Laurelia Juss.

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Credits

Article from Bean's Trees and Shrubs Hardy in the British Isles

Article from New Trees, Ross Bayton & John Grimshaw

Recommended citation
'Laurelia' from the website Trees and Shrubs Online (treesandshrubsonline.org/articles/laurelia/). Accessed 2020-10-28.

Family

  • Atherospermataceae

Glossary

achene
Small dry indehiscent fruit that has a single seed (as in e.g. Polylepis).
calyx
(pl. calyces) Outer whorl of the perianth. Composed of several sepals.
campanulate
Bell-shaped.
family
A group of genera more closely related to each other than to genera in other families. Names of families are identified by the suffix ‘-aceae’ (e.g. Myrtaceae) with a few traditional exceptions (e.g. Leguminosae).
included
(botanical) Contained within another part or organ.
ovoid
Egg-shaped solid.
perfect
(botanical) All parts present and functional. Usually referring to both androecium and gynoecium of a flower.
unisexual
Having only male or female organs in a flower.

References

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Credits

Article from Bean's Trees and Shrubs Hardy in the British Isles

Article from New Trees, Ross Bayton & John Grimshaw

Recommended citation
'Laurelia' from the website Trees and Shrubs Online (treesandshrubsonline.org/articles/laurelia/). Accessed 2020-10-28.

The genus Laurelia comprises two species: L. novae-zelandiae in New Zealand and L. sempervirens (Ruiz & Pav.) Tul. in southern Chile and Argentina. A third species, also in southern South America, and formerly known as Laurelia serrata, is now recognised under the monotypic genus Laureliopsis Schodde, and further reorganisation may occur, as DNA evidence suggests that Laurelia is not monophyletic (Renner 1999). Laurelia species are trees with simple hairs on their branchlets and inflorescences. They are dioecious or have unisexual and hermaphrodite flowers on the same plant. The flowers have a cup-shaped floral tube (hypanthium), into which the stamens are inserted; pollen is released from the anthers by way of two apical valves; pistillate flowers have numerous staminodes. The fruits are small nutlets or achenes and are covered in silky hairs. They are produced within the hypanthium, which becomes woody and warty (Philipson 1993).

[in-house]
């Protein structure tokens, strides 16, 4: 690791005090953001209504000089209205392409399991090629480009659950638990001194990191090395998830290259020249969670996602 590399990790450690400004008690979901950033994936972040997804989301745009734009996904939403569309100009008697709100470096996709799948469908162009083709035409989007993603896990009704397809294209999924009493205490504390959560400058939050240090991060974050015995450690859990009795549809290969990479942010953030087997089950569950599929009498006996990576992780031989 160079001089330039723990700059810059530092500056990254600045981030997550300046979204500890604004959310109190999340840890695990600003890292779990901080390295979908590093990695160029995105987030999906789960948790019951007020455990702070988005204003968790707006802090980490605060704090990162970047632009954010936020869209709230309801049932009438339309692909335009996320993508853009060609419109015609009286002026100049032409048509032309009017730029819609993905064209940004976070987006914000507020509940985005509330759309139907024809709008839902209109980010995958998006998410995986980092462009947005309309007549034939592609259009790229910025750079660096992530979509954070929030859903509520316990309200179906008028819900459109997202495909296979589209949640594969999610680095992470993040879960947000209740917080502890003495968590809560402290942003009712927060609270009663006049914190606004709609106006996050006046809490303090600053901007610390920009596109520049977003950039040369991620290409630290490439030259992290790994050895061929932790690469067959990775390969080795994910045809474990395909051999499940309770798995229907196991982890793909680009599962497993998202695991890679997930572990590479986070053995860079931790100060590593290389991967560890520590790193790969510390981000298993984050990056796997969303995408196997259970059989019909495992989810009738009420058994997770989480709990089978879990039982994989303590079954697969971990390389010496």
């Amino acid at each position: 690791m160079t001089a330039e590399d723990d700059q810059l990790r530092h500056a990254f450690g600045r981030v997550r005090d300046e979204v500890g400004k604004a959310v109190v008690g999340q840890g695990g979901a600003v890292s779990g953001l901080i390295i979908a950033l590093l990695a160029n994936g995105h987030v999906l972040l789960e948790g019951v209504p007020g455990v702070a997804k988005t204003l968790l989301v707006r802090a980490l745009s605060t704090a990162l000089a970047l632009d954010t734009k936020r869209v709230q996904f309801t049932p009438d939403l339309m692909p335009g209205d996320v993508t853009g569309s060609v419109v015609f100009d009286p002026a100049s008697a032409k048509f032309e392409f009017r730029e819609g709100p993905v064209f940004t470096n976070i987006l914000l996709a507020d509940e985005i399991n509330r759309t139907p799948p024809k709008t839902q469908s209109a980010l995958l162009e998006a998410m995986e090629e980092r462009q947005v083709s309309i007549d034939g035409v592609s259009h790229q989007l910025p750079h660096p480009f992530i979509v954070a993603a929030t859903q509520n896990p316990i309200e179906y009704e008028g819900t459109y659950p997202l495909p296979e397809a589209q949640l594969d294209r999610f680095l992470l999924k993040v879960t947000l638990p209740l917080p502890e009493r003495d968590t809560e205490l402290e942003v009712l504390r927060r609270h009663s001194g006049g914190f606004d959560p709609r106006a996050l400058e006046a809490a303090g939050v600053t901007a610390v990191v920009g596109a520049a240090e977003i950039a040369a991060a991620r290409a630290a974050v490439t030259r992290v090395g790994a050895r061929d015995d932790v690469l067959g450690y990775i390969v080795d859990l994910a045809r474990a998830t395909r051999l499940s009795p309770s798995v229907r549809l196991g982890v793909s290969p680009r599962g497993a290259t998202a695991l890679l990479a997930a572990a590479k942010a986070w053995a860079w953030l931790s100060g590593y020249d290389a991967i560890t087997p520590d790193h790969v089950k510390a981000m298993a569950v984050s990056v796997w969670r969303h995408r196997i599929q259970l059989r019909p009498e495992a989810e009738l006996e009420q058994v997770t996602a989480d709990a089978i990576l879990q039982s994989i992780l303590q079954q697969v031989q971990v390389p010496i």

The Chilean Laurelia sempervirens (syn. L. serrata Bert.) and Laureliopsis philippiana (Looser) Schodde (syn. Laurelia serrata Phil.) are reasonably well known in cultivation, although still uncommon and mostly confined to warmer and maritime gardens in the British Isles. All prefer a warm, moist site sheltered from cold wind.

Bean's Trees and Shrubs

Laurelia

A genus of three evergreen trees, two in Chile and Argentina, the third in New Zealand. Flowers mostly unisexual. Male flowers with numerous stamens and a campanulate many-lobed calyx-tube. Female and perfect flowers with a spindle-shaped to ovoid or globular calyx-tube; carpels numerous and distinct, each developing into a feathered achene.

Laurelia, with Atherosperma (q.v.), constitutes the small family Atherospermataceae, which is closely allied to the Monimiaceae and included by some botanists as a subfamily. In Chile the Monimiaceae proper are represented by the genus Peumus, whose sole species, P. boldus Mol., has aromatic leaves from which the Chileans make a digestive tea, much used after meals in place of coffee. It is too tender for a fuller description in this work.

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